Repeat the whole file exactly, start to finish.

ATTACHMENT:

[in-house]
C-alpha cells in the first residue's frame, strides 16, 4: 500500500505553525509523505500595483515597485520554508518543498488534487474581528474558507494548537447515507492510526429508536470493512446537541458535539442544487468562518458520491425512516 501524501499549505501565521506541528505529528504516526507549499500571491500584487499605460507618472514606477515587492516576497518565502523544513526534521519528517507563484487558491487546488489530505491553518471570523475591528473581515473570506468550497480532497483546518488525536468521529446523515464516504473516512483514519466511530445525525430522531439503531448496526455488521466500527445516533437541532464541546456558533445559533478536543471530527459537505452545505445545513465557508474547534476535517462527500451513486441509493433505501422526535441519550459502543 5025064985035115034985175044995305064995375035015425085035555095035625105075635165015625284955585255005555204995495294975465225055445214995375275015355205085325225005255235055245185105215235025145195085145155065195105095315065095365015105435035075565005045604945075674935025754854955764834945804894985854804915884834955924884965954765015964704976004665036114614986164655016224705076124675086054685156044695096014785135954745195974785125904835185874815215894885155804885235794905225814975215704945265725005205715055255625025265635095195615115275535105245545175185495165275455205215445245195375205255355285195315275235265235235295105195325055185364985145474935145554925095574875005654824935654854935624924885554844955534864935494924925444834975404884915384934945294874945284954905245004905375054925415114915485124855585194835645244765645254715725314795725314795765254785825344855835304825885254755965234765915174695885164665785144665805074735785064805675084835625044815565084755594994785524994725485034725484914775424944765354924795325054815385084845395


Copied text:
[in-house]
C-alpha cells in the first residue's frame, strides 16, 4: 500500500505553525509523505500595483515597485520554508518543498488534487474581528474558507494548537447515507492510526429508536470493512446537541458535539442544487468562518458520491425512516 501524501499549505501565521506541528505529528504516526507549499500571491500584487499605460507618472514606477515587492516576497518565502523544513526534521519528517507563484487558491487546488489530505491553518471570523475591528473581515473570506468550497480532497483546518488525536468521529446523515464516504473516512483514519466511530445525525430522531439503531448496526455488521466500527445516533437541532464541546456558533445559533478536543471530527459537505452545505445545513465557508474547534476535517462527500451513486441509493433505501422526535441519550459502543 5025064985035115034985175044995305064995375035015425085035555095035625105075635165015625284955585255005555204995495294975465225055445214995375275015355205085325225005255235055245185105215235025145195085145155065195105095315065095365015105435035075565005045604945075674935025754854955764834945804894985854804915884834955924884965954765015964704976004665036114614986164655016224705076124675086054685156044695096014785135954745195974785125904835185874815215894885155804885235794905225814975215704945265725005205715055255625025265635095195615115275535105245545175185495165275455205215445245195375205255355285195315275235265235235295105195325055185364985145474935145554925095574875005654824935654854935624924885554844955534864935494924925444834975404884915384934945294874945284954905245004905375054925415114915485124855585194835645244765645254715725314795725314795765254785825344855835304825885254755965234765915174695885164665785144665805074735785064805675084835625044815565084755594994785524994725485034725484914775424944765354924795325054815385084845395